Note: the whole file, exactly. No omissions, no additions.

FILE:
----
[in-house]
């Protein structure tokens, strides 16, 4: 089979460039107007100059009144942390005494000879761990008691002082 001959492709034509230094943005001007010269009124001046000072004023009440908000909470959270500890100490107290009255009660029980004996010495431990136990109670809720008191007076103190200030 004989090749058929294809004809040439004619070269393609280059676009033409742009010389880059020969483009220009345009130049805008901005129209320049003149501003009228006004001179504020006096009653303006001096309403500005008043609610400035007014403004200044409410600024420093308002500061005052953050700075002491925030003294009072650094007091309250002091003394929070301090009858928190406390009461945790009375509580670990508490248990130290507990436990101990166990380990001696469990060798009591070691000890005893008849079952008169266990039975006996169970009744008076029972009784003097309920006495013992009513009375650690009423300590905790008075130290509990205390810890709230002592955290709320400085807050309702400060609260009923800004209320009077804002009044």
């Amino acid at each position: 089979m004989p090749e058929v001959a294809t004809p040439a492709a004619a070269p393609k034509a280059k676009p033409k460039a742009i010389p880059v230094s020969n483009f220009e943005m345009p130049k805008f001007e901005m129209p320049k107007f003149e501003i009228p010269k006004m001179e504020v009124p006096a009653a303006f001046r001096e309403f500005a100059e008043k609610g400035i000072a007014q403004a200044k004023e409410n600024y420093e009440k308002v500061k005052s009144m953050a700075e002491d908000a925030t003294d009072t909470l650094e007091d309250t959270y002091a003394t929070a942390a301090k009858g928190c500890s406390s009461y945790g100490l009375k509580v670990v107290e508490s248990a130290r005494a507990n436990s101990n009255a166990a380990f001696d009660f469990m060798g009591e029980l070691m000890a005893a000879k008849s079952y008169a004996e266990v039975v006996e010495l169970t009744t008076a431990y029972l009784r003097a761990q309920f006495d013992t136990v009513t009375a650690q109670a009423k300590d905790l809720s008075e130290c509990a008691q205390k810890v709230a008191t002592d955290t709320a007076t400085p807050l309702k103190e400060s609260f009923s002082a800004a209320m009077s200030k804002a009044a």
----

[in-house]
């Protein structure tokens, strides 16, 4: 089979460039107007100059009144942390005494000879761990008691002082 001959492709034509230094943005001007010269009124001046000072004023009440908000909470959270500890100490107290009255009660029980004996010495431990136990109670809720008191007076103190200030 004989090749058929294809004809040439004619070269393609280059676009033409742009010389880059020969483009220009345009130049805008901005129209320049003149501003009228006004001179504020006096009653303006001096309403500005008043609610400035007014403004200044409410600024420093308002500061005052953050700075002491925030003294009072650094007091309250002091003394929070301090009858928190406390009461945790009375509580670990508490248990130290507990436990101990166990380990001696469990060798009591070691000890005893008849079952008169266990039975006996169970009744008076029972009784003097309920006495013992009513009375650690009423300590905790008075130290509990205390810890709230002592955290709320400085807050309702400060609260009923800004209320009077804002009044």
């Amino acid at each position: 089979m004989p090749e058929v001959a294809t004809p040439a492709a004619a070269p393609k034509a280059k676009p033409k460039a742009i010389p880059v230094s020969n483009f220009e943005m345009p130049k805008f001007e901005m129209p320049k107007f003149e501003i009228p010269k006004m001179e504020v009124p006096a009653a303006f001046r001096e309403f500005a100059e008043k609610g400035i000072a007014q403004a200044k004023e409410n600024y420093e009440k308002v500061k005052s009144m953050a700075e002491d908000a925030t003294d009072t909470l650094e007091d309250t959270y002091a003394t929070a942390a301090k009858g928190c500890s406390s009461y945790g100490l009375k509580v670990v107290e508490s248990a130290r005494a507990n436990s101990n009255a166990a380990f001696d009660f469990m060798g009591e029980l070691m000890a005893a000879k008849s079952y008169a004996e266990v039975v006996e010495l169970t009744t008076a431990y029972l009784r003097a761990q309920f006495d013992t136990v009513t009375a650690q109670a009423k300590d905790l809720s008075e130290c509990a008691q205390k810890v709230a008191t002592d955290t709320a007076t400085p807050l309702k103190e400060s609260f009923s002082a800004a209320m009077s200030k804002a009044a």